|Section Title:||Wildlife Conservation: The Evolution of Environmental Policy|
|Course:||P A 388K - Advanced Topics in Public Policy
(previously Seminar in Topics in Public Policy)
|Day & Time:||Mondays, 9:00 AM - 12:00 PM|
|Waitlist Information:||For LBJ Students: UT Waitlist Information|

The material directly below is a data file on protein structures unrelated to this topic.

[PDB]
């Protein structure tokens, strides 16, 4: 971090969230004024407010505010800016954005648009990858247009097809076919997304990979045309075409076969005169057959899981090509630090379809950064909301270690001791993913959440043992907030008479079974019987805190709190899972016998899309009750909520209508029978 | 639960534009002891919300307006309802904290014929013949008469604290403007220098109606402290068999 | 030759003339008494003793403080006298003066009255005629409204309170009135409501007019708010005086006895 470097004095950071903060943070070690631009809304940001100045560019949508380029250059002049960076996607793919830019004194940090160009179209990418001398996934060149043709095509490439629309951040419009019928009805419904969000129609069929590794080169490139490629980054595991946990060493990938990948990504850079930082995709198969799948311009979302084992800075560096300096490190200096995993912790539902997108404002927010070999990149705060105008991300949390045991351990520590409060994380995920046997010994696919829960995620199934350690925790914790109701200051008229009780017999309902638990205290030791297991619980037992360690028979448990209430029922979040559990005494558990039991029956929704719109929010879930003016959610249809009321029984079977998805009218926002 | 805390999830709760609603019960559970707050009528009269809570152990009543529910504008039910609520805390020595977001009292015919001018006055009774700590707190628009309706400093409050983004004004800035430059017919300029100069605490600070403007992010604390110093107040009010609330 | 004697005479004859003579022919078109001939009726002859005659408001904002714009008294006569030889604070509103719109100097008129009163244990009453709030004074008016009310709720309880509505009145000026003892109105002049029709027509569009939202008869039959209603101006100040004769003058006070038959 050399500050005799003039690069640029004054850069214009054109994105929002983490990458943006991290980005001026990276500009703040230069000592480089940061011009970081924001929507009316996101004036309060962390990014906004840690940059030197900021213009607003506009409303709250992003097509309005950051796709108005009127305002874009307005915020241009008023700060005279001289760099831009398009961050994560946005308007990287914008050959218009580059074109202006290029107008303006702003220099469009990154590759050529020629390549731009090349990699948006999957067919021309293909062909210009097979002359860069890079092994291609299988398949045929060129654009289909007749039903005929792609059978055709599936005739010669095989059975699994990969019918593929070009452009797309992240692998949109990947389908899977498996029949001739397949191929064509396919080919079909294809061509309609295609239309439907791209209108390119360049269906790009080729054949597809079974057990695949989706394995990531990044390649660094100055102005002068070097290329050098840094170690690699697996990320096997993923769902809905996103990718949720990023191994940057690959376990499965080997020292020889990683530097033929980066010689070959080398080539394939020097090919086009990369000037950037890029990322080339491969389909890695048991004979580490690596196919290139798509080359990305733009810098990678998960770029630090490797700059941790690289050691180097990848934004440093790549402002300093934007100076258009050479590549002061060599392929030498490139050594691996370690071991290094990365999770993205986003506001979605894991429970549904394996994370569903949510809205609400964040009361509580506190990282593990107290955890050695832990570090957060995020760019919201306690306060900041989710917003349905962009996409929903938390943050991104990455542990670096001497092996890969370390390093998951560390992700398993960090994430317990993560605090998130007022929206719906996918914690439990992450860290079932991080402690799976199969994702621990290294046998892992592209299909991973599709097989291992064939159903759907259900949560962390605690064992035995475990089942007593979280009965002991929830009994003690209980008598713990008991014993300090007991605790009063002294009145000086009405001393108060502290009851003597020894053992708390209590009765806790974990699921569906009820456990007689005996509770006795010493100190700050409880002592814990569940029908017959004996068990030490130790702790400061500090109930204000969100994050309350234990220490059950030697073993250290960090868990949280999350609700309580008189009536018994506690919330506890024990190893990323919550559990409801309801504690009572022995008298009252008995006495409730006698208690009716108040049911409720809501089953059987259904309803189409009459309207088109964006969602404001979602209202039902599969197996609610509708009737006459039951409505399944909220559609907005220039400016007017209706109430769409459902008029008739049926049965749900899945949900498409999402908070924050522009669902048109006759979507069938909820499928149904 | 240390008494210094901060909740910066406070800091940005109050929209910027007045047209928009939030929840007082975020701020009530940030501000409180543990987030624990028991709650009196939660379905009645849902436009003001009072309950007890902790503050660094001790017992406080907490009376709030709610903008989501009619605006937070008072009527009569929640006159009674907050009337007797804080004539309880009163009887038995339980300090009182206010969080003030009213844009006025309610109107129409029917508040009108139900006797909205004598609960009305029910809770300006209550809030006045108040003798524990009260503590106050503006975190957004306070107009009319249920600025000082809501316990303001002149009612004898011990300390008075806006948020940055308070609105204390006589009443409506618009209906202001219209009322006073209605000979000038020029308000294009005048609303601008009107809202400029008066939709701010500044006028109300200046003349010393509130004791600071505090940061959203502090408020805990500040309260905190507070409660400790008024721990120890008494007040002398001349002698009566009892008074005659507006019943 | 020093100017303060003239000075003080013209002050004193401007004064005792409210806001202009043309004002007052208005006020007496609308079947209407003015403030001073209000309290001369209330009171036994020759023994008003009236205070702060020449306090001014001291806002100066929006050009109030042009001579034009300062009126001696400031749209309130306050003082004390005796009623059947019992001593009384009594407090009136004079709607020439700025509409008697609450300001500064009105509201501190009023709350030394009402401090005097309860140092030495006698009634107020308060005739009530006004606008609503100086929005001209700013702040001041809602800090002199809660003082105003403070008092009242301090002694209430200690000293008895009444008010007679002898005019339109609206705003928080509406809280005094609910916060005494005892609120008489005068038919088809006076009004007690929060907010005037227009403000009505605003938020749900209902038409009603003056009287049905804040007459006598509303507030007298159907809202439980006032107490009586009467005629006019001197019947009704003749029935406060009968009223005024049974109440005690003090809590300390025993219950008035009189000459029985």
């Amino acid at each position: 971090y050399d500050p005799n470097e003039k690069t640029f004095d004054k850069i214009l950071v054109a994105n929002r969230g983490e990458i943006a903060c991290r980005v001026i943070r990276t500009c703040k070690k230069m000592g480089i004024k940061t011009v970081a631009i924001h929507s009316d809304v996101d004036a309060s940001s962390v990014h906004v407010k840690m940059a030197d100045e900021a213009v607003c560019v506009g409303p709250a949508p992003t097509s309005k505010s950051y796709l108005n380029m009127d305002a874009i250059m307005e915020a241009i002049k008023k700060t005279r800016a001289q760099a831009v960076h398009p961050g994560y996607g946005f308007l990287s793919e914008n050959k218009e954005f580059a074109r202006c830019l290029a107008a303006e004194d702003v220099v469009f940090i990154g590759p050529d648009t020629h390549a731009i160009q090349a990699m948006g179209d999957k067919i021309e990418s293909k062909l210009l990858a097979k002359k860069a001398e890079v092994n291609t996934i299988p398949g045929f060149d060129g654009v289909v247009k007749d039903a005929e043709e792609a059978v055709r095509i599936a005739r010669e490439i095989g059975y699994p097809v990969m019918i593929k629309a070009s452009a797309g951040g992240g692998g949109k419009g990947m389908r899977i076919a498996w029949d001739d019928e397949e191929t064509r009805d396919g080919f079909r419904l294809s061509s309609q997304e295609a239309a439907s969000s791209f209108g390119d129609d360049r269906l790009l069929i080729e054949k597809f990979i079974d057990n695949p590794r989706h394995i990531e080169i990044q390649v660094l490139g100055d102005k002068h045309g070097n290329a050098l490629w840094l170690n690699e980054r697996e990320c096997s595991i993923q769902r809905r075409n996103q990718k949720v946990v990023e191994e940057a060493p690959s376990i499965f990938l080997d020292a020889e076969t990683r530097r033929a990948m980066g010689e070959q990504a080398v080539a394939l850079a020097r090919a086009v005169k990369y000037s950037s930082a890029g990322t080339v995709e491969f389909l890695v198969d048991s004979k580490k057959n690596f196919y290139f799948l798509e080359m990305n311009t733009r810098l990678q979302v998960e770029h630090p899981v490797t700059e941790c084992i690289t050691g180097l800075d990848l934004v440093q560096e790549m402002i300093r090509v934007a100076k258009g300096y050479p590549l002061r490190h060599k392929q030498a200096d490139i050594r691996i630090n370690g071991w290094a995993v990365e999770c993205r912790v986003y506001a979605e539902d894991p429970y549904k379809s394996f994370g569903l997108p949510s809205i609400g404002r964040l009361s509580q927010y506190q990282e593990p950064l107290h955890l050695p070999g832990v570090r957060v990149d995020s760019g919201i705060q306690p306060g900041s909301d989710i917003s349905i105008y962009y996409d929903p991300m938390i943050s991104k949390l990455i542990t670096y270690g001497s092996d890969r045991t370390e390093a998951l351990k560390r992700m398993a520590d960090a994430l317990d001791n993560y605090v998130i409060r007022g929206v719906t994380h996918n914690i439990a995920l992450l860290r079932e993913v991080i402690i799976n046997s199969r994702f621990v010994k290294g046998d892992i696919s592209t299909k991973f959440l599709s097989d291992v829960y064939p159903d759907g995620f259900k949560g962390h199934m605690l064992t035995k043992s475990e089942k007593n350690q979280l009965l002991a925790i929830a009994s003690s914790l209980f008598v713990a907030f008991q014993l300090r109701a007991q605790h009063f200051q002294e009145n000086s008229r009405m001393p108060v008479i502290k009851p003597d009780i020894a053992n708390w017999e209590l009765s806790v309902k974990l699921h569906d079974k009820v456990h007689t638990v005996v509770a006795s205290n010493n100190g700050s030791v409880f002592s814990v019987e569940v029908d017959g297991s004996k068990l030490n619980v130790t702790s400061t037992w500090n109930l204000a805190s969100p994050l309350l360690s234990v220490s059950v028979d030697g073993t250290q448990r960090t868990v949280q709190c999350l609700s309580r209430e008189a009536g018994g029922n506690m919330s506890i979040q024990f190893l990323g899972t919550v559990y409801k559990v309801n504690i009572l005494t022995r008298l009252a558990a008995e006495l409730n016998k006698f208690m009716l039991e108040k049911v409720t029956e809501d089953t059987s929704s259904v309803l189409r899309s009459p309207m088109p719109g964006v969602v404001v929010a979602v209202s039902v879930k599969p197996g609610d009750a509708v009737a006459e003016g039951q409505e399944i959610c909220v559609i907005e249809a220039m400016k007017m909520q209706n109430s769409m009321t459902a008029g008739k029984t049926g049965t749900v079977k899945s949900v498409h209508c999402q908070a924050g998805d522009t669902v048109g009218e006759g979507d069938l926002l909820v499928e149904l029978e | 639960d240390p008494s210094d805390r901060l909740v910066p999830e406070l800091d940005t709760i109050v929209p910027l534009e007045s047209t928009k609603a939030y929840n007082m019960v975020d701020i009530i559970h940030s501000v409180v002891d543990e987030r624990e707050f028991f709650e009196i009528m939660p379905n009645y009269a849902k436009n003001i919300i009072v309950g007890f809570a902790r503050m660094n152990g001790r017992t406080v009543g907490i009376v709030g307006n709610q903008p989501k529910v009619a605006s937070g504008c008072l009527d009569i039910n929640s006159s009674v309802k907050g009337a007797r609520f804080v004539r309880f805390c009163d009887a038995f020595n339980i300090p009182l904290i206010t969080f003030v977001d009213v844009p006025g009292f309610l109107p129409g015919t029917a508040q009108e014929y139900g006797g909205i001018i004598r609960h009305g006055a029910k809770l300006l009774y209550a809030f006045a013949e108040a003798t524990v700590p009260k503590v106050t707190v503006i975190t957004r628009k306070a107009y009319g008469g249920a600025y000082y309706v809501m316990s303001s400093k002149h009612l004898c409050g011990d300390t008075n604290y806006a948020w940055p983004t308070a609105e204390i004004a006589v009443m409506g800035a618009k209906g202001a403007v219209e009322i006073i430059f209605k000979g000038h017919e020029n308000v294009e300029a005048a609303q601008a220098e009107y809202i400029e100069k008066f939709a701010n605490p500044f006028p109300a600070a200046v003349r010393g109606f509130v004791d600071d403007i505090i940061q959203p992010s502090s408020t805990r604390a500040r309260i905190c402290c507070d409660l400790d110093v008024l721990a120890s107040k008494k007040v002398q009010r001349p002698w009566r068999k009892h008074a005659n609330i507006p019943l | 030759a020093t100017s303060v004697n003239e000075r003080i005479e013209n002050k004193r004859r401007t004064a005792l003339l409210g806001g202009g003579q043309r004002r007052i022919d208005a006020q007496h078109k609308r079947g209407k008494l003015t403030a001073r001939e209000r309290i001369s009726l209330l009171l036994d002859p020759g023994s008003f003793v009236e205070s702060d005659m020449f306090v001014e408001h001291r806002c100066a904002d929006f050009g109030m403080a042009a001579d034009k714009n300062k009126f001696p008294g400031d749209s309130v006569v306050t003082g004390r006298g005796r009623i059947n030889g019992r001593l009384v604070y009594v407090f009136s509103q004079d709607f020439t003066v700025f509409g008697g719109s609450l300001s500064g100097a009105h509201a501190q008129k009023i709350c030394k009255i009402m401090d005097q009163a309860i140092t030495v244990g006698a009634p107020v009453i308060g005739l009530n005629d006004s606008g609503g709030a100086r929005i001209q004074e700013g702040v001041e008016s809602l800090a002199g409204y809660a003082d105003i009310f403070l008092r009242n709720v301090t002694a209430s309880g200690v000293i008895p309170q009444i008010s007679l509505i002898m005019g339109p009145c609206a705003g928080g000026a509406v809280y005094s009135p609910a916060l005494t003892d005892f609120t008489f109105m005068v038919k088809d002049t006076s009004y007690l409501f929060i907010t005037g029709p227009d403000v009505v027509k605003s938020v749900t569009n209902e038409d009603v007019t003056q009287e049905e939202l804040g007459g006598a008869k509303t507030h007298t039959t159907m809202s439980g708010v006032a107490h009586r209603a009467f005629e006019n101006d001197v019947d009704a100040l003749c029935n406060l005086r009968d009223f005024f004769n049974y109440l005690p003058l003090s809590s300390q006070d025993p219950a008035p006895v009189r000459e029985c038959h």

Description: The course will explore the recent ways by which nations have engaged the natural world through the conservation of threatened and endangered wild animals and their habitats. The study of conservation policy gives us insights as to how and why governments and international agencies have evolved their policies from a functional treatment of wildlife to ecological and non-consumptive regard for these resources. Recent efforts to extend protection and management, notably to migratory species, on a global scale draws upon these new values. And ongoing efforts in the arena of international wildlife conservation rely upon multiple and varied stakeholders who employ methods of negotiation that go beyond national sovereignty and self-interest and include international non-governmental organizations to articulate policies based on sustainable use, biological diversity, and generational equity. The conservation and management of marine animals, notably seabirds, is an example of how these stakeholders are operating in order to establish, manage, and monitor an international environmental convention for threatened species.
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